Tuesday, April 26, 2011

The Trumpiator

On April 18th, David Brooks wrote in his New York Times column:
"But I do insist that Trump is no joke. He emerges from deep currents in our culture, and he is tapping into powerful sections of the national fantasy life. I would never vote for him, but I would never want to live in a country without people like him."

Well, AP reports this morning that Donald Trump said this:
"I heard he was a terrible student, terrible. How does a bad student go to Columbia and then to Harvard?" Trump said in an interview with The Associated Press. "I'm thinking about it, I'm certainly looking into it. Let him show his records."

Of course, Barack Obama graduate magna cum laude from Harvard Law School and was President of the Law Review. I wonder if Brooks is still feeling like he wouldn't want to live in a country without people like Donald Trump....

Monday, April 25, 2011

Go Fish?

A while back, a friend and I were trying to figure out where to go for dinner.
"Do we have sushi? Can we do that?"
"No," I answered, "I don't think we can."

And so, we, who once ate sushi with wild abandon and true delight, had Korean food. (Please don't ask how I felt about eating beef that I was pretty sure came from a cow that had a really bad life.) Not the end of the world, it was a great meal, but it wasn't sushi. Honestly, I don't know when it will be sushi again. I hardly ever buy the stuff and when I do, I rely, heavily, on the Whole Food placards telling me what fish comes from "questionable" sources and what's a little more reliable. For more information on which fish when and from whom, there's this from Mark Bitman in the New York Times. And for goodness sake, if you're going to the Mediterranean this summer, don't go fishing.

Sunday, April 24, 2011

Michigan, Republicans & Democracy

Friday night on the Rachel Maddow show there was a segment about a high school in Michigan called Catherine Ferguson Academy. Dedicated to the education of teenager girls who are pregnant or already mothers, the school has been put on a list of schools to be closed and taken over by a for-profit charter company. This after an emergency manager was given almost total control over the public school system. The situation is enraging on so many levels and in so many directions I almost don't know where to start, so I won't. I'll just link to the Maddow segment and let it do the talking.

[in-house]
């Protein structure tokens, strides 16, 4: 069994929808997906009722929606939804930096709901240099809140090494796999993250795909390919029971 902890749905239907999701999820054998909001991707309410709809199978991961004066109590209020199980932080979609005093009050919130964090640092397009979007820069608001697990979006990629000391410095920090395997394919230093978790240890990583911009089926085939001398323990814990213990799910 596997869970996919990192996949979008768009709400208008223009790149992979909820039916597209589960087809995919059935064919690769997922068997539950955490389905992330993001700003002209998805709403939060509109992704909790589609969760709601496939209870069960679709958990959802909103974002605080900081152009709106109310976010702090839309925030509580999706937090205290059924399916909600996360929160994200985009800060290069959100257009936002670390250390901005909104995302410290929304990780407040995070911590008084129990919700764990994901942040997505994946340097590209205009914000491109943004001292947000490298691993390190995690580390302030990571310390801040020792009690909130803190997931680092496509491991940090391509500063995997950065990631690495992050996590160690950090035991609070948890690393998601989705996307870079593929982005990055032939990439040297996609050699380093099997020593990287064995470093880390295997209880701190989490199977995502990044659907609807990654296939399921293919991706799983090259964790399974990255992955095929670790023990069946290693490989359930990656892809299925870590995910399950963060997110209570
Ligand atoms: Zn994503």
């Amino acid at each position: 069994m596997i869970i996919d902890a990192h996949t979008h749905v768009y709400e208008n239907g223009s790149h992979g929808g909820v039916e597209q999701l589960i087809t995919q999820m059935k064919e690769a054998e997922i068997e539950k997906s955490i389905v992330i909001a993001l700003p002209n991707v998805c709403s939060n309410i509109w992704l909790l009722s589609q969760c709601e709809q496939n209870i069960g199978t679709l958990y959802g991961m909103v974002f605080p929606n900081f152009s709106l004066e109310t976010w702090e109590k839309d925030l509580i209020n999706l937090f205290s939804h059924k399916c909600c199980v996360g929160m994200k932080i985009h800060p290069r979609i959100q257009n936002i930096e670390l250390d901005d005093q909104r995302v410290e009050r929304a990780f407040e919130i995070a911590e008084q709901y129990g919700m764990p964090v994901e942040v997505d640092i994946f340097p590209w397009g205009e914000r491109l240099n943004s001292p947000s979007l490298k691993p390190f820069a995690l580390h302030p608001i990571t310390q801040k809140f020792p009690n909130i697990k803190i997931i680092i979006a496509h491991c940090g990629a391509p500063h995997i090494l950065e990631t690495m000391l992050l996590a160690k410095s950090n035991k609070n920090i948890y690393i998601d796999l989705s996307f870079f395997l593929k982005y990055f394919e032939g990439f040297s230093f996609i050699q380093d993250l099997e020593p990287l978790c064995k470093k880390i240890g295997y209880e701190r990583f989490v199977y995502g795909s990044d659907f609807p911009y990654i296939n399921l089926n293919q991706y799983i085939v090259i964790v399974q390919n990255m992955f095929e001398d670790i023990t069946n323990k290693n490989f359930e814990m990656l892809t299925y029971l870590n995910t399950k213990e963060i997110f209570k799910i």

Wednesday, April 20, 2011

The 2011 Tournament of Books

If only I had known this was going on during March Madness!

Tuesday, April 19, 2011

Hats for Birthdays!

This year, my niece Caroline turned 18 while her sister (also my niece) Melissa turned 16. Not knowing what to get the teenagers who have all kinds of things, I made them hats. Here they are, in all their gorgeousness -- my nieces, that is, in their hats. (Caroline is on the left, and for the record the top of her hat is the same green as Melissa's.)

Was I Right About That?

Funny thing, I keep thinking about whether or not I was upset by the cruel twists in biblical stories (see the post on Moses just below) as a child and I can't really come up with an answer. I remember my teachers getting very serious when approaching one of these stories, taking on a tone that said, "This has a reason, this will be OK." And I think I remember being wide-eyed at some of what I heard. And of course, bursting into tears at school because of a chumash (Hebrew bible) lesson would've been all wrong. Maybe my emotional responses to these stories were all about context and not content? School vs home? Morning vs bedtime? All this could've kept me from feeling quite as much in response to stories I learned in school as I might have had I heard them first at home. In any case, it's been a funny line of thought shooting through my head these last two days, making me wonder about emotion and context and teaching and how that all fits together. Right now though, I have nothing more on that then a kernel of a question. And now, it's time for some Matzah Brei!

Sunday, April 17, 2011


The other night, we were reading the Tomie DePaola book My First Passover. Granted it's for kids younger than mine, but since we've never made it all the way through the Passover story and the last time we talked about it, we stumbled upon the problem of God not being so nice when it came to those plagues, I figured the easy road was an OK road to take. So, we're flipping through DePaola's book and there's Moses. Moses! Helen said, "Mommy tell me all about Moses." So, I do.

I start to prattle on about how when he was a baby his mommy, who was a slave, put him in a basket and sent him down the river and sent his sister along to watch and I took a breath and then I looked up and at Helen's face. She looked devastated. Looking at me her face crumpled and she said, "But mommy, that means Moses' mommy abandoned him! That's so sad!" Then she burst into tears.